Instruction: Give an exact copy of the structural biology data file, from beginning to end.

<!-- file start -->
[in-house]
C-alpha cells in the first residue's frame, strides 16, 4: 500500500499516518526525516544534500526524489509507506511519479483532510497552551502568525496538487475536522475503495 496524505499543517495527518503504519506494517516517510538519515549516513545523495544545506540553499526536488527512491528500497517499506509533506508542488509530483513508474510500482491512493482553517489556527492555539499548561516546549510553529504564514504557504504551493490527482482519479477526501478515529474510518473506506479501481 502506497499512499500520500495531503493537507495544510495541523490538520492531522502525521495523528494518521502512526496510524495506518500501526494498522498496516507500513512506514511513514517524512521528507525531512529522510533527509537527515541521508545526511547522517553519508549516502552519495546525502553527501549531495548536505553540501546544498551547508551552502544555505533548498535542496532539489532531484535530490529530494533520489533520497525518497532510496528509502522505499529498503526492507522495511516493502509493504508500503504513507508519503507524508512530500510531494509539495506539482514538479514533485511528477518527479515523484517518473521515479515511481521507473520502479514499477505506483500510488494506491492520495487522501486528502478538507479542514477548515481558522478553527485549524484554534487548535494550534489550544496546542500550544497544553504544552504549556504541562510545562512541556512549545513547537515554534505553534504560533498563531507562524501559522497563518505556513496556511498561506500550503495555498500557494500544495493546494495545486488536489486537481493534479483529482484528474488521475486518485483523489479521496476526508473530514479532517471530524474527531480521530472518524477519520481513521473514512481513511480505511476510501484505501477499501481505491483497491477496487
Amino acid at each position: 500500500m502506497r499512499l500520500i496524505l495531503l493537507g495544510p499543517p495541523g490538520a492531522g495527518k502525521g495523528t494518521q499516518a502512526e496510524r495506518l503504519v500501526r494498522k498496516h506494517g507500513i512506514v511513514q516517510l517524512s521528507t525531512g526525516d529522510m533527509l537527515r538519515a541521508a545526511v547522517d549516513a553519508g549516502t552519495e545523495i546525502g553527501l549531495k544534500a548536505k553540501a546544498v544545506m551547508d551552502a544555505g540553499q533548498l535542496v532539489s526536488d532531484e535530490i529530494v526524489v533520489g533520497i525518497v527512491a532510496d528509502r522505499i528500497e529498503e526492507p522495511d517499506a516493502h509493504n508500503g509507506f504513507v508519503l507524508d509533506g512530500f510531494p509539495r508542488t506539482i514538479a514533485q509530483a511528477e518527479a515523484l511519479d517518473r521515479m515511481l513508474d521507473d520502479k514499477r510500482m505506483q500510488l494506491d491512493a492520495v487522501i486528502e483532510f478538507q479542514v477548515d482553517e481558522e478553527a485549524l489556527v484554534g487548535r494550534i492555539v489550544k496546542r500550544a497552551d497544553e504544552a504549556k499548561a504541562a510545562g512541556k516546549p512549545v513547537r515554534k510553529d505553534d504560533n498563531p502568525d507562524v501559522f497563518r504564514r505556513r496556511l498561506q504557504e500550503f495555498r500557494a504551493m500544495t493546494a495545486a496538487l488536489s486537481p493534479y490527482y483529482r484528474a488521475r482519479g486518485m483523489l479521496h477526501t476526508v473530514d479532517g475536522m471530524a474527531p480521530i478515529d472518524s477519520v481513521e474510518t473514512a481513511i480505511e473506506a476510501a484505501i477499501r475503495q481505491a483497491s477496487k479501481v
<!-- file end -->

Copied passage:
[in-house]
C-alpha cells in the first residue's frame, strides 16, 4: 500500500499516518526525516544534500526524489509507506511519479483532510497552551502568525496538487475536522475503495 496524505499543517495527518503504519506494517516517510538519515549516513545523495544545506540553499526536488527512491528500497517499506509533506508542488509530483513508474510500482491512493482553517489556527492555539499548561516546549510553529504564514504557504504551493490527482482519479477526501478515529474510518473506506479501481 502506497499512499500520500495531503493537507495544510495541523490538520492531522502525521495523528494518521502512526496510524495506518500501526494498522498496516507500513512506514511513514517524512521528507525531512529522510533527509537527515541521508545526511547522517553519508549516502552519495546525502553527501549531495548536505553540501546544498551547508551552502544555505533548498535542496532539489532531484535530490529530494533520489533520497525518497532510496528509502522505499529498503526492507522495511516493502509493504508500503504513507508519503507524508512530500510531494509539495506539482514538479514533485511528477518527479515523484517518473521515479515511481521507473520502479514499477505506483500510488494506491492520495487522501486528502478538507479542514477548515481558522478553527485549524484554534487548535494550534489550544496546542500550544497544553504544552504549556504541562510545562512541556512549545513547537515554534505553534504560533498563531507562524501559522497563518505556513496556511498561506500550503495555498500557494500544495493546494495545486488536489486537481493534479483529482484528474488521475486518485483523489479521496476526508473530514479532517471530524474527531480521530472518524477519520481513521473514512481513511480505511476510501484505501477499501481505491483497491477496487
Amino acid at each position: 500500500m502506497r499512499l500520500i496524505l495531503l493537507g495544510p499543517p495541523g490538520a492531522g495527518k502525521g495523528t494518521q499516518a502512526e496510524r495506518l503504519v500501526r494498522k498496516h506494517g507500513i512506514v511513514q516517510l517524512s521528507t525531512g526525516d529522510m533527509l537527515r538519515a541521508a545526511v547522517d549516513a553519508g549516502t552519495e545523495i546525502g553527501l549531495k544534500a548536505k553540501a546544498v544545506m551547508d551552502a544555505g540553499q533548498l535542496v532539489s526536488d532531484e535530490i529530494v526524489v533520489g533520497i525518497v527512491a532510496d528509502r522505499i528500497e529498503e526492507p522495511d517499506a516493502h509493504n508500503g509507506f504513507v508519503l507524508d509533506g512530500f510531494p509539495r508542488t506539482i514538479a514533485q509530483a511528477e518527479a515523484l511519479d517518473r521515479m515511481l513508474d521507473d520502479k514499477r510500482m505506483q500510488l494506491d491512493a492520495v487522501i486528502e483532510f478538507q479542514v477548515d482553517e481558522e478553527a485549524l489556527v484554534g487548535r494550534i492555539v489550544k496546542r500550544a497552551d497544553e504544552a504549556k499548561a504541562a510545562g512541556k516546549p512549545v513547537r515554534k510553529d505553534d504560533n498563531p502568525d507562524v501559522f497563518r504564514r505556513r496556511l498561506q504557504e500550503f495555498r500557494a504551493m500544495t493546494a495545486a496538487l488536489s486537481p493534479y490527482y483529482r484528474a488521475r482519479g486518485m483523489l479521496h477526501t476526508v473530514d479532517g475536522m471530524a474527531p480521530i478515529d472518524s477519520v481513521e474510518t473514512a481513511i480505511e473506506a476510501a484505501i477499501r475503495q481505491a483497491s477496487k479501481v